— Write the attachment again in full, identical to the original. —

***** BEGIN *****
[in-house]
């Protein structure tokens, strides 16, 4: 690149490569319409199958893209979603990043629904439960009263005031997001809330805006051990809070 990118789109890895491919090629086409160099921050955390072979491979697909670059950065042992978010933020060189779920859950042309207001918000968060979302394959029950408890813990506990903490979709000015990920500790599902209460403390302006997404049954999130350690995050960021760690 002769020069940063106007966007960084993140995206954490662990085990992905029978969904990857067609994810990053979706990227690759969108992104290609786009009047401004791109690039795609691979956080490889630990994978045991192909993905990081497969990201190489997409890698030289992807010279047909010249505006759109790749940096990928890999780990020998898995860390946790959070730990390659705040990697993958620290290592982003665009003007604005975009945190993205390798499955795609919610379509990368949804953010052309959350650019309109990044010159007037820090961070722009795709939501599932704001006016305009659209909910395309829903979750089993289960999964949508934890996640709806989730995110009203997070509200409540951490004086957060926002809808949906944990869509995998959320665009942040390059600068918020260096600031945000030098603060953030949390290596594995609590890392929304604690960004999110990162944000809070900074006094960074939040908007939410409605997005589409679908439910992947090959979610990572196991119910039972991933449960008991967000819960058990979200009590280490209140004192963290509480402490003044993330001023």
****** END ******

[in-house]
């Protein structure tokens, strides 16, 4: 690149490569319409199958893209979603990043629904439960009263005031997001809330805006051990809070 990118789109890895491919090629086409160099921050955390072979491979697909670059950065042992978010933020060189779920859950042309207001918000968060979302394959029950408890813990506990903490979709000015990920500790599902209460403390302006997404049954999130350690995050960021760690 002769020069940063106007966007960084993140995206954490662990085990992905029978969904990857067609994810990053979706990227690759969108992104290609786009009047401004791109690039795609691979956080490889630990994978045991192909993905990081497969990201190489997409890698030289992807010279047909010249505006759109790749940096990928890999780990020998898995860390946790959070730990390659705040990697993958620290290592982003665009003007604005975009945190993205390798499955795609919610379509990368949804953010052309959350650019309109990044010159007037820090961070722009795709939501599932704001006016305009659209909910395309829903979750089993289960999964949508934890996640709806989730995110009203997070509200409540951490004086957060926002809808949906944990869509995998959320665009942040390059600068918020260096600031945000030098603060953030949390290596594995609590890392929304604690960004999110990162944000809070900074006094960074939040908007939410409605997005589409679908439910992947090959979610990572196991119910039972991933449960008991967000819960058990979200009590280490209140004192963290509480402490003044993330001023």